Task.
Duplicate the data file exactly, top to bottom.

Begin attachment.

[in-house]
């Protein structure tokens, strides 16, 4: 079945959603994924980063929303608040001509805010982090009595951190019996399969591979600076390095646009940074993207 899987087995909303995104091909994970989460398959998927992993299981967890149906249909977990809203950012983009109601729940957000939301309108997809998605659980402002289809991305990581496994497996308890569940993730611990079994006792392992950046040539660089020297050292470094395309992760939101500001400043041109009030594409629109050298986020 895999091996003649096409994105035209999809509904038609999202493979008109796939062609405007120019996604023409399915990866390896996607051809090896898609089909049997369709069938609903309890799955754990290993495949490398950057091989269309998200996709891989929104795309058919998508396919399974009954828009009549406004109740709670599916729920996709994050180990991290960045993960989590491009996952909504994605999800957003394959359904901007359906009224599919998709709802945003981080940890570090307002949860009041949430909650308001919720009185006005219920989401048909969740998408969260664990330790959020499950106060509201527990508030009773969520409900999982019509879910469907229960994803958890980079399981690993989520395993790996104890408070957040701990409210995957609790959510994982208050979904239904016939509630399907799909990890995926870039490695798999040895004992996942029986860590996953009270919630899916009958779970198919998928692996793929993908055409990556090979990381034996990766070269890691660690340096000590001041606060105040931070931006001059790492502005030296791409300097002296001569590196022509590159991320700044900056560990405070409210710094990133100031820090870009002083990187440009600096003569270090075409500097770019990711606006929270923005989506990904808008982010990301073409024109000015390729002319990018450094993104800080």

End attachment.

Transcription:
[in-house]
């Protein structure tokens, strides 16, 4: 079945959603994924980063929303608040001509805010982090009595951190019996399969591979600076390095646009940074993207 899987087995909303995104091909994970989460398959998927992993299981967890149906249909977990809203950012983009109601729940957000939301309108997809998605659980402002289809991305990581496994497996308890569940993730611990079994006792392992950046040539660089020297050292470094395309992760939101500001400043041109009030594409629109050298986020 895999091996003649096409994105035209999809509904038609999202493979008109796939062609405007120019996604023409399915990866390896996607051809090896898609089909049997369709069938609903309890799955754990290993495949490398950057091989269309998200996709891989929104795309058919998508396919399974009954828009009549406004109740709670599916729920996709994050180990991290960045993960989590491009996952909504994605999800957003394959359904901007359906009224599919998709709802945003981080940890570090307002949860009041949430909650308001919720009185006005219920989401048909969740998408969260664990330790959020499950106060509201527990508030009773969520409900999982019509879910469907229960994803958890980079399981690993989520395993790996104890408070957040701990409210995957609790959510994982208050979904239904016939509630399907799909990890995926870039490695798999040895004992996942029986860590996953009270919630899916009958779970198919998928692996793929993908055409990556090979990381034996990766070269890691660690340096000590001041606060105040931070931006001059790492502005030296791409300097002296001569590196022509590159991320700044900056560990405070409210710094990133100031820090870009002083990187440009600096003569270090075409500097770019990711606006929270923005989506990904808008982010990301073409024109000015390729002319990018450094993104800080």